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Head of Zeus
Rush Hour
06 Nov 2014 * HARDBACK * £16.99 * 9781781854068

An fascinating exploration of the history and nature of commuting.

Non Fiction / WG (Transport)
Extent: 320 pages  Format: 215 x 140 mm
Exclusive: GB CA AU NZ IN ZA SG   Not for sale: US
The Secret Surfer
Also by Iain Gately
Rush Hour: How 500 Million Commuters Survive the Daily Journey to Workby Iain Gately

Each working day 500 million people across the planet experience the miracle and misery of commuting. Whether undertaken by car, bus, train or bicycle, the practice shapes our days and creates a time and a space for a surprisingly diverse range of activities.

In RUSH HOUR, Iain Gately traces the past, present and future of commuting, from the age of Dickens to the potential of the driverless car. He examines the contrasting experiences of commuters in Britain and elsewhere in the world: from the crush-loaded salarymen of the Tokyo metro to the road-rage afflicted middle managers of America.

Notwithstanding its occasional traumas, commuting emerges as a positive aspect of modern life. It has dictated the growth of cities; been proving ground for new technologies; and given countless people freedom of movement and the opportunity to improve their lives.

 
Iain Gately was raised in Hong Kong and studied law at Cambridge. He is the author of La Diva Nicotina, Drink and Rush Hour: How 500 Million Commuters Survive the Daily Journey to Work. He lives in Dorset.

'Colourful, engaging and hugely enjoyable' The Sunday Times

'An entertaining social history of life in the rush hour' Independent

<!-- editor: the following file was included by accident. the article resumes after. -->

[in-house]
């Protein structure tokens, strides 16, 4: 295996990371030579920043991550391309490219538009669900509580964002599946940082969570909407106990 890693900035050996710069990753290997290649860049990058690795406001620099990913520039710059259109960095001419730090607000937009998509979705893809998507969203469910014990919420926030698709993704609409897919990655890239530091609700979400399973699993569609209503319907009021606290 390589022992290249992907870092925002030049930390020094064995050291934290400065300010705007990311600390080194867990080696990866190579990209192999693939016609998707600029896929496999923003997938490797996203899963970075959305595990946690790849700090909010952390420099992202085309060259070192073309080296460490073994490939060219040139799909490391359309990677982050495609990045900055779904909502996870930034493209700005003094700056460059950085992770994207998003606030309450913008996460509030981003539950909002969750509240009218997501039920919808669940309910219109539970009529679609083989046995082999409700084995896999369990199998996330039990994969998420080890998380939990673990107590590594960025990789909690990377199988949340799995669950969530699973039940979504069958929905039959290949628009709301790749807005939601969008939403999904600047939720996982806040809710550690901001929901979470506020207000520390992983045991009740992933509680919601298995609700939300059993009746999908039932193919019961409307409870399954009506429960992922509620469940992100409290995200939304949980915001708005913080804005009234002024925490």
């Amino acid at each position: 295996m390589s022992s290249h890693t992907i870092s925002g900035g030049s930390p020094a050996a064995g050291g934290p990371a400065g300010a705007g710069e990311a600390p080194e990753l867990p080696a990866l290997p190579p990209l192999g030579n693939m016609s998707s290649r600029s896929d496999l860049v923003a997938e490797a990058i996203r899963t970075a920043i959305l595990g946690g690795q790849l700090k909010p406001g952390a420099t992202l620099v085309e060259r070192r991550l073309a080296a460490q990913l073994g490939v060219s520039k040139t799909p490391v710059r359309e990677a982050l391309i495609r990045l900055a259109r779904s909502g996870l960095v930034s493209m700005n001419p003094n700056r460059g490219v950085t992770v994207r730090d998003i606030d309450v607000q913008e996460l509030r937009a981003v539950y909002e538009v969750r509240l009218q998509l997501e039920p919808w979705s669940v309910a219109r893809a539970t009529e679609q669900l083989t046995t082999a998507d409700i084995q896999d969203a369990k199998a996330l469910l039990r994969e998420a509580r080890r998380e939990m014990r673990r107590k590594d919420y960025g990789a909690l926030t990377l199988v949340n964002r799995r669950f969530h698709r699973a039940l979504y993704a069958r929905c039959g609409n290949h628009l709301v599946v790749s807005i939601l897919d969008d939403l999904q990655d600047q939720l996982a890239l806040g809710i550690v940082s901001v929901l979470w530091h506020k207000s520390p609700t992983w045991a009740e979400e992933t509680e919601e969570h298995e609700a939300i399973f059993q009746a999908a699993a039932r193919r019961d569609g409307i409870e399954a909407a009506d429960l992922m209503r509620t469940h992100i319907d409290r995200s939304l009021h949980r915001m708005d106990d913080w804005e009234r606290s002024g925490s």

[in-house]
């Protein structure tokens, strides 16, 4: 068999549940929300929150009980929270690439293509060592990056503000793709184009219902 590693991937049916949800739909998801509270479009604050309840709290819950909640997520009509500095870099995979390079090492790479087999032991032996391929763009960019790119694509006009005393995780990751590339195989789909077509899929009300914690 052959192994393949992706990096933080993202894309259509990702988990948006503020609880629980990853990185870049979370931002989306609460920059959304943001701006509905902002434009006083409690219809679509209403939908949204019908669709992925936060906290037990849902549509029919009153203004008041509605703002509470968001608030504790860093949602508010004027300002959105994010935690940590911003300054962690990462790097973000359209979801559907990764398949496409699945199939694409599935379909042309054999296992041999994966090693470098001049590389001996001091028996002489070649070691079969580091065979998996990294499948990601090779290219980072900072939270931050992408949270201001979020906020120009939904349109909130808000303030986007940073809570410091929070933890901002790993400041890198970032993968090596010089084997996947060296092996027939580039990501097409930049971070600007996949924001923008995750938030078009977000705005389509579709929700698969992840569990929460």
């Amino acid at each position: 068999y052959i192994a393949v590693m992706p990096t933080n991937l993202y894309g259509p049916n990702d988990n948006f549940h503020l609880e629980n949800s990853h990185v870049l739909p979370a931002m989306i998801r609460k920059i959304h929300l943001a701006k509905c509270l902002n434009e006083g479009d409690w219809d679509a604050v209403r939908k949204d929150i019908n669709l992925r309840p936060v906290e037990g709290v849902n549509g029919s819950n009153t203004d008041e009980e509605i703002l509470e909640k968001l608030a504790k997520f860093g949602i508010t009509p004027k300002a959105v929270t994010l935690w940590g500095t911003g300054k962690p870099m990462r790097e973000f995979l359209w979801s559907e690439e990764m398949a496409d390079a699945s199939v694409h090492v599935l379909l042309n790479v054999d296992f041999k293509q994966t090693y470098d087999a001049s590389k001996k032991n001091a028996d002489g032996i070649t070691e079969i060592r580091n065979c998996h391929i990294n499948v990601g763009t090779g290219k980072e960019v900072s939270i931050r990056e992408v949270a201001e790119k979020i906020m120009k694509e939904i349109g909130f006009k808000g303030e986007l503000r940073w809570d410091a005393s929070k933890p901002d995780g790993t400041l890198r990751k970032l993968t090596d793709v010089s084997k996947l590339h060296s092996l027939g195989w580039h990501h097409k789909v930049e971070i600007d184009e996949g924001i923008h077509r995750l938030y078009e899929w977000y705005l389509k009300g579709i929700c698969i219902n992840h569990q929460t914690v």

'I loved this book's generosity and curiosity about daily life and the people stuck in it. Anyone who commutes would find their journey to work enlivened and enlightened by it' Joe Moran, Guardian (Book of the Week)

An entertaining study... Rush Hour is never less than interesting, pacey and rattling with trivia' The Times

A lively history... Gately has done commuters a real service: he can't make the journeys shorter, but he makes them more interesting' Mail on Sunday

'Mr Gately is a good travelling companion – especially if you can find a seat' Economist

'Having been a long-distance commuter, I enjoyed Gately's book, which includes little gems such as why the British have always been silent commuters. Counter-intuitively, he believes that commuting is a good thing. It signifies social progress, as people have used their freedom to travel to better themselves. Worth remembering as you sit fuming on the delayed 7.14am from Leeds to York' Times Higher Education

'Gately has created a riveting look at how new-fangled steam-powered transport in the 19th century progressed commuting from an experience considered as futuristic as private space travel to commonplace ritual for more than half a billion people around the world' Daily Mail

'Gately's book makes the journey worthwhile with many entertaining anecdotes and surprising facts' TLS.

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